Trauma from a car accident can affect the body in unexpected ways. Though not a frequent occurrence, vocal cord paralysis can result from trauma to the neck or torso and can be more dangerous than neck injuries, such as whiplash, more often associated with car accidents.
In addition to affecting your ability to speak, vocal cord paralysis may lead to aspiration or breathing problems, each of which has the potential to be life-threatening. However, when you begin having symptoms, you may not immediately make the connection between them and your car accident.
The vocal cords are inside your larynx, i.e., voice box. There are two of them, and most of the time they remain open to allow you to breathe. However, when you speak, they close together and vibrate, producing sound.
Vocal cord paralysis results when something disrupts the nerve signals traveling to your larynx. Trauma to the chest or neck, such as the kind that may occur during a car accident, can damage these nerves. As a result, either or both of the vocal cords can become paralyzed.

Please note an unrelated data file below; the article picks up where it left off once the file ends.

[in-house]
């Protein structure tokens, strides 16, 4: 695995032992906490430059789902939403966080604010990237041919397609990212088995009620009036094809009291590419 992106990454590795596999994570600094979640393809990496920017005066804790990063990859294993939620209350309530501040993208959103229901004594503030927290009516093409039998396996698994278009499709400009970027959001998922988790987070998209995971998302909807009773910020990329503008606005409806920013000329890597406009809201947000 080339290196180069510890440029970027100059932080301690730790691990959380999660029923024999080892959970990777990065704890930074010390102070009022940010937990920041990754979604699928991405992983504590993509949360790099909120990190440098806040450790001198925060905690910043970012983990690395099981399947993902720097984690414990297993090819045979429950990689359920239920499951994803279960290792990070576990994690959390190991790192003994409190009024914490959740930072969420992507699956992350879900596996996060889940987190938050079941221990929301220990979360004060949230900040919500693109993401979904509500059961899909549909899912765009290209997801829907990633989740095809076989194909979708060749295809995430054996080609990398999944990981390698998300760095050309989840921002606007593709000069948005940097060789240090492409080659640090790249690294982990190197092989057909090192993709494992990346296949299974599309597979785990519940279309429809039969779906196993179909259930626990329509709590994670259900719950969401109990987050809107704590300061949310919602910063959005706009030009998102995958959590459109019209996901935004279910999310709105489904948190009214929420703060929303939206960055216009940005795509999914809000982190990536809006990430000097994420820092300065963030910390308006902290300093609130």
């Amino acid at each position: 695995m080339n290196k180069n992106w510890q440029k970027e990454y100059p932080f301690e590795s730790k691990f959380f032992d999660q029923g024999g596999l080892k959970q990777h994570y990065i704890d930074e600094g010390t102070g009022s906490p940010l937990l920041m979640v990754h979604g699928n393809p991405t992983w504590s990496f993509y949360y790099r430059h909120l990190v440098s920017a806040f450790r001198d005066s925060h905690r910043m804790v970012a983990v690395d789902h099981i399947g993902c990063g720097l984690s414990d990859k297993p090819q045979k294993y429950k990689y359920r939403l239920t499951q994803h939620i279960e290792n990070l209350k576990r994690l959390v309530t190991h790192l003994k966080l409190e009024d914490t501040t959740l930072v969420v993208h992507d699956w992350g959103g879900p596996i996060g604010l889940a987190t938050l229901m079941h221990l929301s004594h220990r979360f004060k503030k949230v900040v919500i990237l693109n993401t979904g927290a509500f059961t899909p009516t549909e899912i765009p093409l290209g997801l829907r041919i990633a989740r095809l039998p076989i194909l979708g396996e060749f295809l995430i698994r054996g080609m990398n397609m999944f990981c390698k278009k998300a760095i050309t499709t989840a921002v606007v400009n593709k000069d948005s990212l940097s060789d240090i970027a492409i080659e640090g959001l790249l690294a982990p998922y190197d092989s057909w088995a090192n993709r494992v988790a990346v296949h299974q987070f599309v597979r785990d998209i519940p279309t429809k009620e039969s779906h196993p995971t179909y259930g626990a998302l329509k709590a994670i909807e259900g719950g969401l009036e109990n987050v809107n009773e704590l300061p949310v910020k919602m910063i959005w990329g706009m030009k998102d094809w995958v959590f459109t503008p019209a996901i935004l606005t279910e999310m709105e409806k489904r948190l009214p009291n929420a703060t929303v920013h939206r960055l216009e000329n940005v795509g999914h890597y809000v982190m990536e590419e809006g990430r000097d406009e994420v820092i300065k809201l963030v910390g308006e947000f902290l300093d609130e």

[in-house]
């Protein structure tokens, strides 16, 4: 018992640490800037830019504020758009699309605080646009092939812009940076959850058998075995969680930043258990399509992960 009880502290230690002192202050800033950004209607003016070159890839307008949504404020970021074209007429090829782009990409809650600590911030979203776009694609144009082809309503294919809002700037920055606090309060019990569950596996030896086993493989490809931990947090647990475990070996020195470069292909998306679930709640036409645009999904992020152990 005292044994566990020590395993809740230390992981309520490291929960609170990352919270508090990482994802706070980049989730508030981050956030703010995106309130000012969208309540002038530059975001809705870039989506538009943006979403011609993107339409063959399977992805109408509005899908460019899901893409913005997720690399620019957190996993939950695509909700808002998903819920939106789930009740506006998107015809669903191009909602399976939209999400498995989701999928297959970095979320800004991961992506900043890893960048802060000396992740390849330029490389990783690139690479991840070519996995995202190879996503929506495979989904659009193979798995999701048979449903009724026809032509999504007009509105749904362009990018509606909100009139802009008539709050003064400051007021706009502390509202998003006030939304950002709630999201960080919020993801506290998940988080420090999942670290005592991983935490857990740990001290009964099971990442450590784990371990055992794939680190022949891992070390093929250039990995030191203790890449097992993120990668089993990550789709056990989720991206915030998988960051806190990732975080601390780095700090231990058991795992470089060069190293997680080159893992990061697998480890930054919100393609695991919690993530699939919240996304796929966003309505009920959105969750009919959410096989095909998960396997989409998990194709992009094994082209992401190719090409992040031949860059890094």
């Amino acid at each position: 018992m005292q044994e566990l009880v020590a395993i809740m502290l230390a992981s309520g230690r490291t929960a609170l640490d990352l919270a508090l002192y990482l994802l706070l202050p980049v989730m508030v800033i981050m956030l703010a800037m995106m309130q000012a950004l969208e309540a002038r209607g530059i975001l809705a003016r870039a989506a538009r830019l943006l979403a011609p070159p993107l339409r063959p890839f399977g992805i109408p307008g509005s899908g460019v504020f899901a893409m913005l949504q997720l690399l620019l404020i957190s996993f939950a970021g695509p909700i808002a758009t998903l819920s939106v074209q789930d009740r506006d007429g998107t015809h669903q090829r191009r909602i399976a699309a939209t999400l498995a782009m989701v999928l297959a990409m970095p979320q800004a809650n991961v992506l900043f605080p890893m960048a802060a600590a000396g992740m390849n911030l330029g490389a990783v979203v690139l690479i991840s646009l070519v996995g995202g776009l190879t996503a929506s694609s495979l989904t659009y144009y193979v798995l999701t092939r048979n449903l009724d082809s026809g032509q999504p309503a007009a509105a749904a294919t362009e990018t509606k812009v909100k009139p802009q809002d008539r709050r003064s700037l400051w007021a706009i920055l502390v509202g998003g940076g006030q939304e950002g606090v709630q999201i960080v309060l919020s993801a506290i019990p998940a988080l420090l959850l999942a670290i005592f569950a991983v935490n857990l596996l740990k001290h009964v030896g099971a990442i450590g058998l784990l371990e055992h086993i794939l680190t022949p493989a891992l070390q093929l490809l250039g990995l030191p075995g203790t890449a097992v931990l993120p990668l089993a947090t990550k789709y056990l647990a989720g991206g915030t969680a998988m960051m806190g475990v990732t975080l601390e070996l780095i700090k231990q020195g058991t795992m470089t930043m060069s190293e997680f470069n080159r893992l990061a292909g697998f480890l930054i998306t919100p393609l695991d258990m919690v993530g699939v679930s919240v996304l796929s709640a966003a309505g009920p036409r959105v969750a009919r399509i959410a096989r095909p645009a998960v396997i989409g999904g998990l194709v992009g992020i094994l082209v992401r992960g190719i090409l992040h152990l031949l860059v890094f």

Vocal cord paralysis can obstruct your breathing by blocking your airway. This can range from mild to severe. When vocal cord paralysis occurs, it can prevent the airway from closing completely when eating. As a result, you could choke on your food and/or drink or aspirate it into your lungs.
It may be difficult to recognize the symptoms of vocal cord paralysis because they may mimic those of other upper respiratory conditions: ineffective coughing, hoarseness, frequent throat clearing. The sound of your voice may change in regard to volume, pitch and quality, becoming quieter, breathier, etc. When speaking, you may need to take breaths more frequently. You may lose your gag reflex and be more likely to cough or choke when swallowing.
Vocal cord paralysis may resolve on its own, but if it does not, there may be treatment options available. Discuss any troubling vocal symptoms or persistent hoarseness with your doctor.